File puptcrit/puptcrit.0811, message 381


To: puptcrit-AT-puptcrit.org
Date: Sat, 22 Nov 2008 21:25:36 GMT
Subject: [Puptcrit] Intergenerational communication


When I was in grade school, we lived on a conventional street with conventional lawns & hedges, but diagonally accross the street was an old-fashioned gray wood frame house with dirt instead of lawn, and a model T car parked to one side. An old couple lived there, and they wore old-fashioned clothes made before I was born. 

We said hello when we saw one another, but there was not any conversation to speak of (ha ha).

But just having them on our street was a big clue that older people lived their histories before my generation was invented.

Our grade school (string) puppet club had a couple of stock characters which were "Grampa and Grandma Snazzy" which the whole school knew well. They looked a lot like my old neighbors. 

A house on the corner had a lot which was big enough to accommodate a second (grandparent)  house, and we all knew the elder Mr & Mrs. Anders who lived in it. Grampa Anders was missing one eye, but did not have a glass replacement, nor did he wear a patch. We quickly got used to the hole in his face. We just understood that he had a history that was never explained.

The next house east, had a big porch with a big parrot cage, and a squawking bird was just part of the neighborhood. 

Another corner was a vacant lot full of weeds---in spring when the weeds were green, we'd stomp pathways, and larger areas which were "rooms" of an imaginary house. 

Next to this lot was a very small house where Mr & Mrs Sutherland lived---Mr Sutherland was always driving to Pool's Pharmacy to buy smelly cigars, and if we were around, we'd get to ride with him and he'd buy us penny candy which was an attraction of Pool's Pharmacy, which also boasted an old-fashioned marble and wood ice cream fountain with high stools.

Our neighborhood had lots of character and a feeling of stability even during the Great Depression--Most people in the middle class neighborhood knew they were all in the same boat financially, just barely getting by, but relatively equal.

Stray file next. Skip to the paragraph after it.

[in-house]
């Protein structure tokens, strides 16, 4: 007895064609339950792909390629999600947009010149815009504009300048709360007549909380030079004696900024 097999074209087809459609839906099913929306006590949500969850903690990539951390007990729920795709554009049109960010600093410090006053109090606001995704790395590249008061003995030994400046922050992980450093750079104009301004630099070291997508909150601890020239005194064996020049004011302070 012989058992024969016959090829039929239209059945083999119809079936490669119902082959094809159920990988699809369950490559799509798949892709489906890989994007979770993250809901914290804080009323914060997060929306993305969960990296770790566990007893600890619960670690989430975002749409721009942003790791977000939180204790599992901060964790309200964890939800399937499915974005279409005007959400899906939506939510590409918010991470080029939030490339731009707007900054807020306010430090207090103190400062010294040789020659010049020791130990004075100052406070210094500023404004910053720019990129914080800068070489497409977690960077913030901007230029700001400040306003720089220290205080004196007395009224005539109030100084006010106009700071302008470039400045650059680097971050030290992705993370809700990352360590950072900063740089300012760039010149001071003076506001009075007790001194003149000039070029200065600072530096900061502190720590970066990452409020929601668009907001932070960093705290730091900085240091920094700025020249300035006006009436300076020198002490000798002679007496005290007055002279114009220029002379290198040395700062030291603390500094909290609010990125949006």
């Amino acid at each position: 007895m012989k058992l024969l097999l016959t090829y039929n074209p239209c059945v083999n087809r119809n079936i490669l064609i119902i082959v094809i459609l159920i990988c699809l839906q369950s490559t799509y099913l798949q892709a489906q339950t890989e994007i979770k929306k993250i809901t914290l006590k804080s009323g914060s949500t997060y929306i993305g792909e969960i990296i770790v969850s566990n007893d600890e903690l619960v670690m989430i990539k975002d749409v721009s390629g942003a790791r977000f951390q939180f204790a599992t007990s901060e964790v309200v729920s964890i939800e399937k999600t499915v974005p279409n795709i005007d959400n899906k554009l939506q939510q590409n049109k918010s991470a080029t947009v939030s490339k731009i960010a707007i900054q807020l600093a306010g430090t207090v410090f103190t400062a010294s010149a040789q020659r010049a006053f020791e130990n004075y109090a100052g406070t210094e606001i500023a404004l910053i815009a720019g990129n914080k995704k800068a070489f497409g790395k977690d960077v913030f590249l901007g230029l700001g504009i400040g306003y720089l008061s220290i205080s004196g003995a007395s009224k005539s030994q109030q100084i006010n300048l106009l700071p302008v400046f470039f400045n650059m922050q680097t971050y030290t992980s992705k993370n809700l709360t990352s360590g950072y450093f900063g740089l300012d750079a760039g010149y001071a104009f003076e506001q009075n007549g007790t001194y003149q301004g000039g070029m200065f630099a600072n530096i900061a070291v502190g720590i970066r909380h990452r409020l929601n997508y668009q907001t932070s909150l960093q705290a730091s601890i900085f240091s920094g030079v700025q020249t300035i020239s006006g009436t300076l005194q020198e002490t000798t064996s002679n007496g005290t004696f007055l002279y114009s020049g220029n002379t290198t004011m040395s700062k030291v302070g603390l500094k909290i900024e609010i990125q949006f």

Old folks shared their stories with young ones and we had  connection. Those were also the days when neighbors worried about whether their neighbors had dust on their furniture. Dry Cleaners were Depession Proof in those days (before wash and wear was invented). And movies thrived because they were really cheap to see. Puppet show tickets could be had for 10 cents-25 cents. A penny was worth something. You could "make do" with very little.

And there were a lot of puppet shows to see in Department Stores in downtown Los Angeles FOR FREE. 

ALAN COOK


-----Original Message-----
From: Kathleen David
Sent: Saturday, November 22, 2008 12:47 PM
To: puptcrit-AT-puptcrit.org
Subject: Re: [Puptcrit] Kennedy Assasination Day

I was at the doctor's office for my 6 week check-up.
My parents told me the story of where we were when they heard which is  
how I know
I had a history teacher in High school tell us that he felt very old  
knowing that our class held the last of the children he would teach  
that had been alive before Kennedy was killed.
My husband and I had to explain to our 17 year old why all the Kennedy  
comparisons were being made this year in discussions of the election.
Kath

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